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Group promotes using therapy dogs to help children read

Special guest from United Kingdom in town this week

Stevie Cain (from left), 8, of Cedar Rapids, Janet Holtman, of Cedar Rapids and Tony Nevett talk about the pictures of various dogs on the table at Petco, 1450 Twixt Town Road, in Marion on Saturday, August 4, 2012. Holtman is the president of Corridor Therapy Dogs and Nevett is the author of
Stevie Cain (from left), 8, of Cedar Rapids, Janet Holtman, of Cedar Rapids and Tony Nevett talk about the pictures of various dogs on the table at Petco, 1450 Twixt Town Road, in Marion on Saturday, August 4, 2012. Holtman is the president of Corridor Therapy Dogs and Nevett is the author of "Danny goes to London." (Stephen Mally/Freelance)

A group of Eastern Iowa dogs and their owners who spread good feelings, and even some classroom help, are boosting their public image this week.

"We’re an all-around therapy group," said Janet Holtman.

Holtman is president of  Corridor Therapy Dogs, whose members and their pets visit area nursing homes, care facilities,  and hospitals. A series of events over the next week will highlight the group's human and canine members who also help young students learn to read.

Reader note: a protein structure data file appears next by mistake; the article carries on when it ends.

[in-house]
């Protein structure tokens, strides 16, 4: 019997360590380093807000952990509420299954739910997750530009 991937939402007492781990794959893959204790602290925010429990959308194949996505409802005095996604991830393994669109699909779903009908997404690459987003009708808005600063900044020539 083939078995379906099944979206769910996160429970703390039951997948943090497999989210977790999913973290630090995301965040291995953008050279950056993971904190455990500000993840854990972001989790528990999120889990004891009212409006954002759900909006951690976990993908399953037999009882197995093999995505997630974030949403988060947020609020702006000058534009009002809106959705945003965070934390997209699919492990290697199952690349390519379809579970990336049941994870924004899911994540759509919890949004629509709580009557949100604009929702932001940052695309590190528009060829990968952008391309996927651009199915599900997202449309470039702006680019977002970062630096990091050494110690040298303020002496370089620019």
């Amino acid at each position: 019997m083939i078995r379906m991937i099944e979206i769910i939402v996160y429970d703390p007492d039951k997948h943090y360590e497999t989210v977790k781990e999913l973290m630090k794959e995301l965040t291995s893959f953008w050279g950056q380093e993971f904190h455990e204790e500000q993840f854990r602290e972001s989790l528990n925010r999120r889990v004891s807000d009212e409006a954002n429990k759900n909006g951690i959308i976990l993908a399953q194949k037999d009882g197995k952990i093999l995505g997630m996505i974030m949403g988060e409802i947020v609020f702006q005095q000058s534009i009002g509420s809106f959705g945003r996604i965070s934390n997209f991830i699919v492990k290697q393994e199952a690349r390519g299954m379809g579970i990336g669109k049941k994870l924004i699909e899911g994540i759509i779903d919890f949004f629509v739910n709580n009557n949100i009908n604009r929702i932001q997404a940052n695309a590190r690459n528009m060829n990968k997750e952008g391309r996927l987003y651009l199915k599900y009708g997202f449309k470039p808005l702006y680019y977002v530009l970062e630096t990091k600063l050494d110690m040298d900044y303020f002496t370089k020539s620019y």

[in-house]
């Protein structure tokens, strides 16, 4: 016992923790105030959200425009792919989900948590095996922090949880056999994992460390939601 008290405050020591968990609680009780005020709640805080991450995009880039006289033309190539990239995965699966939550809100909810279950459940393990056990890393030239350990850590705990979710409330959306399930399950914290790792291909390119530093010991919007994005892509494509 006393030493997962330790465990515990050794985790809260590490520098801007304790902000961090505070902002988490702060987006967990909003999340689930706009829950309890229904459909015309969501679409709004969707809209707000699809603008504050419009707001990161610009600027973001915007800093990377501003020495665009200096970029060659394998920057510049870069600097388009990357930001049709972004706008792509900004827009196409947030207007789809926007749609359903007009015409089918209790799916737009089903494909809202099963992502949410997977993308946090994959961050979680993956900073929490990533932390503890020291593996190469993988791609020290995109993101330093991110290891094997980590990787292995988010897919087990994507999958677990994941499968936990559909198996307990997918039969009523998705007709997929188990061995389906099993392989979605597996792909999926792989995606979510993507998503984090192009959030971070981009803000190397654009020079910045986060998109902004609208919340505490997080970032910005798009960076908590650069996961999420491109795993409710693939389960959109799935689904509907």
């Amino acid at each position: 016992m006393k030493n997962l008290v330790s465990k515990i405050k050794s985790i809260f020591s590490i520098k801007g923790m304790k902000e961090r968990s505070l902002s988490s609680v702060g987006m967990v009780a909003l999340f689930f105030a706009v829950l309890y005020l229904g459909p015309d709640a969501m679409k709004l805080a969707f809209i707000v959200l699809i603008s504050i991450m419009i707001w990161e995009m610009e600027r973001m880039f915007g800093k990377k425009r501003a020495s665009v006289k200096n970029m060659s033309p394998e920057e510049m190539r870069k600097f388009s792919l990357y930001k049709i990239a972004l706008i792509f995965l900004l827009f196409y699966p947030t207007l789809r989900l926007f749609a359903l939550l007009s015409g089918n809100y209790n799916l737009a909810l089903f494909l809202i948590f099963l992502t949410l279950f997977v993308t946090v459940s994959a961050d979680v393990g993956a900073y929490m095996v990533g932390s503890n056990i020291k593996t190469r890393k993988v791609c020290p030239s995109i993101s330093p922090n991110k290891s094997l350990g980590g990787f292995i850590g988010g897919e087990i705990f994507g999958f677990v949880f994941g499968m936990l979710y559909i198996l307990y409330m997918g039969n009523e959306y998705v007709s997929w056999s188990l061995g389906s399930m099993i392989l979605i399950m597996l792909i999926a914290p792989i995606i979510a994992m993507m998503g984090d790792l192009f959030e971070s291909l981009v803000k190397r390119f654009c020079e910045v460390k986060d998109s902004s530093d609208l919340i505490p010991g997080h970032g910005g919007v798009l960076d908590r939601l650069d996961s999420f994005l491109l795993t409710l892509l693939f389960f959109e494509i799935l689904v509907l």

Reading Education Assistance Dogs have demonstrated their value in helping young readers with learning disabilities or to overcome shyness. The dogs are attentive without being critical, building the readers' confidence, Holtman said.

Founded in 2010, Holtman's group is hosting half of one of the world's best-known READ dog teams this week. Tony Nevett and his greyhound Danny visit schools across the United Kingdom.

"He is one of the first READ teams in the UK," said Holtman. "I thought it would be fun to bring him to the States and tell us how they do the program."

Holtman said Danny wasn't able to make the trip because airlines ban animals from flying in hot weather. But Nevett will join group members at several public events (list below).

READ dogs and their handlers undergo a rigorous evaluation and training to ensure they're suited for school duty.

"It’s more training from the basic from the traditional therapy dog," said Holtman, whose spaniel Stella works with special-needs students. "They have to be able to lay there and be patient and the child thinks they’re listening. Not all therapy dogs are suited for that - they might want to wander through hospitals and be more mobile."

Holtman said her group's members work regularly in seven area schools and at the residential programs at Tanager Place and Four Oaks.

Corridor Therapy Dog public events with Nevett:

Tuesday: 6 to 7:30 p.m., – Nevett will autograph his book at New Bo Bookstore, 1105 Third St. SE.

Thursday:  Children's event at Marion Public Library,  1:00 to- 2:30 p.m.

 

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